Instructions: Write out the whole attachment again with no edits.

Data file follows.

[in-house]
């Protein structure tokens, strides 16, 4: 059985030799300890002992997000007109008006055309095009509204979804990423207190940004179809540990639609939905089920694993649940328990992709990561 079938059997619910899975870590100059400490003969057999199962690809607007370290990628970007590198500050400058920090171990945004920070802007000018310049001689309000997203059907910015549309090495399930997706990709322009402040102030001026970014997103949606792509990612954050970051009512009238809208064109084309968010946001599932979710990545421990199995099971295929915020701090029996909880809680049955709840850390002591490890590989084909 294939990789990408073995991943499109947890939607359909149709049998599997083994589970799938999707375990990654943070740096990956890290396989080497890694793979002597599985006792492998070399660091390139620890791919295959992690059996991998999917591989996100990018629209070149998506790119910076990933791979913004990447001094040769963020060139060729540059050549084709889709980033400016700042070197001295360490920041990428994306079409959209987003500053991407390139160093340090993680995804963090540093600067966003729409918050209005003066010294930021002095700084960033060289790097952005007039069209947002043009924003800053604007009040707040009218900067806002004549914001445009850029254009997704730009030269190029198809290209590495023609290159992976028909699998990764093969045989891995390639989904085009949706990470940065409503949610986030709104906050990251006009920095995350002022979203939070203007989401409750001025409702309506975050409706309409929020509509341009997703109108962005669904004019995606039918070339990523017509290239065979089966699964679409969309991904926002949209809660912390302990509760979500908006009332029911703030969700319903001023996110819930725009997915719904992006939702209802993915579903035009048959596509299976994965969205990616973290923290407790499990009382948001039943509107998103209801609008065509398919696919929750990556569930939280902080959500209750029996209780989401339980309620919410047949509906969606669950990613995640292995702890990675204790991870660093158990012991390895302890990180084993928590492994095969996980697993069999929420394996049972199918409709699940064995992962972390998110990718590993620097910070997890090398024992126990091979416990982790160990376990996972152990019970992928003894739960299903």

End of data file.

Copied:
[in-house]
């Protein structure tokens, strides 16, 4: 059985030799300890002992997000007109008006055309095009509204979804990423207190940004179809540990639609939905089920694993649940328990992709990561 079938059997619910899975870590100059400490003969057999199962690809607007370290990628970007590198500050400058920090171990945004920070802007000018310049001689309000997203059907910015549309090495399930997706990709322009402040102030001026970014997103949606792509990612954050970051009512009238809208064109084309968010946001599932979710990545421990199995099971295929915020701090029996909880809680049955709840850390002591490890590989084909 294939990789990408073995991943499109947890939607359909149709049998599997083994589970799938999707375990990654943070740096990956890290396989080497890694793979002597599985006792492998070399660091390139620890791919295959992690059996991998999917591989996100990018629209070149998506790119910076990933791979913004990447001094040769963020060139060729540059050549084709889709980033400016700042070197001295360490920041990428994306079409959209987003500053991407390139160093340090993680995804963090540093600067966003729409918050209005003066010294930021002095700084960033060289790097952005007039069209947002043009924003800053604007009040707040009218900067806002004549914001445009850029254009997704730009030269190029198809290209590495023609290159992976028909699998990764093969045989891995390639989904085009949706990470940065409503949610986030709104906050990251006009920095995350002022979203939070203007989401409750001025409702309506975050409706309409929020509509341009997703109108962005669904004019995606039918070339990523017509290239065979089966699964679409969309991904926002949209809660912390302990509760979500908006009332029911703030969700319903001023996110819930725009997915719904992006939702209802993915579903035009048959596509299976994965969205990616973290923290407790499990009382948001039943509107998103209801609008065509398919696919929750990556569930939280902080959500209750029996209780989401339980309620919410047949509906969606669950990613995640292995702890990675204790991870660093158990012991390895302890990180084993928590492994095969996980697993069999929420394996049972199918409709699940064995992962972390998110990718590993620097910070997890090398024992126990091979416990982790160990376990996972152990019970992928003894739960299903």